Reality 2, Me 1

TiVo will bounce back
I'm a fan of TiVo (NASDAQ:TIVO). I'm a subscriber. I'm a believer. The fact that cheap knockoffs were hitting the market didn't sway me. The stock was at $4.11, and the market sentiment reflected that. However, as TiVo began striking licensing deals and weaning itself off the costly hardware business, the shares took off again. By May, TiVo stock was fetching as much as $7.75 per stub. Then, somewhat inexplicably, TiVo decided to go for broke and recommit to the hardware side.

So yes, TiVo did bounce back. It is now trading 25% higher than it was at this point last year. However, I don't feel comfortable claiming it as a full victory, so let's split the difference here.

Reality 2 1/2, Me 1 1/2

Amazon won't enter the DVD rental market alone
It doesn't seem all that bold a prediction by today's standards, but this may have been my most radical call at the time. A year ago, Amazon.com (NASDAQ:AMZN) was all but certain to enter the domestic DVD rental market. It had launched a similar service in the United Kingdom. Netflix (NASDAQ:NFLX) and Blockbuster Video broke out into a price war as a result of internal information received by Netflix that Amazon was readying a stateside rollout.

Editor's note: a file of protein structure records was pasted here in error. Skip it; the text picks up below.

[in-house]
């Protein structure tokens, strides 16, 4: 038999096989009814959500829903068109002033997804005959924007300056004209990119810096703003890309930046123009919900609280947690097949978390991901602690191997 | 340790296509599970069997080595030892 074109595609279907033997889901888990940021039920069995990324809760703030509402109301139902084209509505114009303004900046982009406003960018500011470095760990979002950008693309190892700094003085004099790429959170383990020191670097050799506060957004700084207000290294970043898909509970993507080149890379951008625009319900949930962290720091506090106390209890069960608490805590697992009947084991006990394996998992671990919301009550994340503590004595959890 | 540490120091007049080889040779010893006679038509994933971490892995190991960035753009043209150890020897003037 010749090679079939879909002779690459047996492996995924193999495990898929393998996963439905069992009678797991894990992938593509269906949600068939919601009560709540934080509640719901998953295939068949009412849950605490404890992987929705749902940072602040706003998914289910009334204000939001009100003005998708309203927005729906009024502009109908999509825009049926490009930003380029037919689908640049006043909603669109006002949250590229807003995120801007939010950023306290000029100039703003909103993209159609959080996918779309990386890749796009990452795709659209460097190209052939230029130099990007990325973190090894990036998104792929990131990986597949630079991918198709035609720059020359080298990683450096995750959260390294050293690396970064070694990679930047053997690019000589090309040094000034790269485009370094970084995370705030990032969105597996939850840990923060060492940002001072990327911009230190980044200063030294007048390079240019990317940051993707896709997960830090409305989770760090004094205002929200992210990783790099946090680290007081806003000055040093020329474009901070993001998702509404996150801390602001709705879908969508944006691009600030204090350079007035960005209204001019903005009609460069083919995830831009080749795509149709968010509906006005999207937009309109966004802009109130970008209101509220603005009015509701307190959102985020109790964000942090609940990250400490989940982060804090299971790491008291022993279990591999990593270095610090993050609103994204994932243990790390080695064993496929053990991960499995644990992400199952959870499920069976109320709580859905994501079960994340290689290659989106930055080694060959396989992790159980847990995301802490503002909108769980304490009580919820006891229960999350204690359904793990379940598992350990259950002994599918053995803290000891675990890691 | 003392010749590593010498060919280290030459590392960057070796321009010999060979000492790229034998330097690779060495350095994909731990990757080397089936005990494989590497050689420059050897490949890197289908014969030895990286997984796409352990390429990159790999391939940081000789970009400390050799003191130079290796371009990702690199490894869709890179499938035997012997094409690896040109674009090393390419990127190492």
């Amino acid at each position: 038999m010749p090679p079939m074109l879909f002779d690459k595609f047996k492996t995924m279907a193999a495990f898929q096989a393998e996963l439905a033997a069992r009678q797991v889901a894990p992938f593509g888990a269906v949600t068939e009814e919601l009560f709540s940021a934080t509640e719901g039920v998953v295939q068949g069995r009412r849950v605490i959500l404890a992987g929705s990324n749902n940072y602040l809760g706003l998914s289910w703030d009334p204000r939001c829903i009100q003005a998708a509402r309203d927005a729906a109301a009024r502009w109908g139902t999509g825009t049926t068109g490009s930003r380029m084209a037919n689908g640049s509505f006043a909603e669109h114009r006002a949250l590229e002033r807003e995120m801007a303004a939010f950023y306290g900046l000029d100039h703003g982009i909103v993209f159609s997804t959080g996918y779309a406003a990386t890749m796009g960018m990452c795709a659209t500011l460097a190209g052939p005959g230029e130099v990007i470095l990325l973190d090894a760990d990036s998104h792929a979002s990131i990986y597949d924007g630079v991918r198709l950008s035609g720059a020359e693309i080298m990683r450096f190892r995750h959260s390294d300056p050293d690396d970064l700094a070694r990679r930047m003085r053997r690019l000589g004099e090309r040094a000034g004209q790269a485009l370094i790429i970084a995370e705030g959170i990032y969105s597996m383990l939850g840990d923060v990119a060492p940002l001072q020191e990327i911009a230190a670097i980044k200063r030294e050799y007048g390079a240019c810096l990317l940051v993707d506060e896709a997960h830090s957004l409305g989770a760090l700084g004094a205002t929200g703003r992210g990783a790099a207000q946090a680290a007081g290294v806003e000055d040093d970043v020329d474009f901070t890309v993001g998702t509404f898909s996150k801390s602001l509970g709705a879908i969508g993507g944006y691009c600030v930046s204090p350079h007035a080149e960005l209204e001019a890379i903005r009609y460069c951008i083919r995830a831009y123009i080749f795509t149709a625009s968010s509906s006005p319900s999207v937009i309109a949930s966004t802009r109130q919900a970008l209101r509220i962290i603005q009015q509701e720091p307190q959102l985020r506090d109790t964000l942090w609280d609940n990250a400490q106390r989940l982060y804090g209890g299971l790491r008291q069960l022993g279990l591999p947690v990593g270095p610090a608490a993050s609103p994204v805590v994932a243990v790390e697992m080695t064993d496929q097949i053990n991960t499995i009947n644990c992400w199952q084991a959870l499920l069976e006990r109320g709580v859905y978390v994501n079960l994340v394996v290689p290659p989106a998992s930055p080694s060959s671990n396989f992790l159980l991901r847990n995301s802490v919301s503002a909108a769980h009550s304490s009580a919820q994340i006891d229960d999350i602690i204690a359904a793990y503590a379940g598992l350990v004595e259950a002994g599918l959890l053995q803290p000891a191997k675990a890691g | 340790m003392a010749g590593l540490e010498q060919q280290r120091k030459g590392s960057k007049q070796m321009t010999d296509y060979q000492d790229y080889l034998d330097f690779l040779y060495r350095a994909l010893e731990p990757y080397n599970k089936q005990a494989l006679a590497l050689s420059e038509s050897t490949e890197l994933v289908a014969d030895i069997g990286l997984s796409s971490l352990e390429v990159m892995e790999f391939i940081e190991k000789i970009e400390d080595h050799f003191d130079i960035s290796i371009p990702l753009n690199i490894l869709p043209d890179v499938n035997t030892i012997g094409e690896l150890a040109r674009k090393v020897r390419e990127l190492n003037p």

I didn't see it happening. Judging by Amazon's pricing strategy overseas, it just didn't make sense for Amazon to come in, build out the network of distribution centers that was necessary to provide overnight delivery of discs, and charge rock-bottom prices to get its foot in the door.

I was right. In fact, by the end of the year, the rumor going around was that Amazon was pondering a buyout of Netflix as an alternative to going it alone.

Reality 2 1/2, Me 2 1/2

How now, blackened crow
Nostradamus can rest easy. Clearly my 2005 calls were a mixed bag. When I was wrong, I was brilliantly wrong. It won't stop me from stepping back up to the podium next week and spouting off a new batch of 2006 calls.

It's the Rule Breakers way. The best way to beat the market is to ignore the rear-view mirror. Squint your eyes. Try to make out what the future has in store. Staying ahead of the market is the surest way to beat it. It's why the newsletter service looks to uncover the next great growth stock. Want to learn more so you know where I'm coming from with next week's market calls? Consider a free 30-day trial subscription.

See you next week, for now.

See you next year, for later.

Amazon.com, Netflix, and TiVo are Motley Fool Stock Advisor picks. For more stock ideas , click here.

Longtime Fool contributor Rick Munarriz doesn't mind laying it on the line. His goggles are coated with Teflon. He owns shares in Netflix but not in any of the other companies mentioned in this story. The Fool has a disclosure policy. He is also part of the Rule Breakers newsletter research team, seeking out tomorrow's ultimate growth stocks a day early.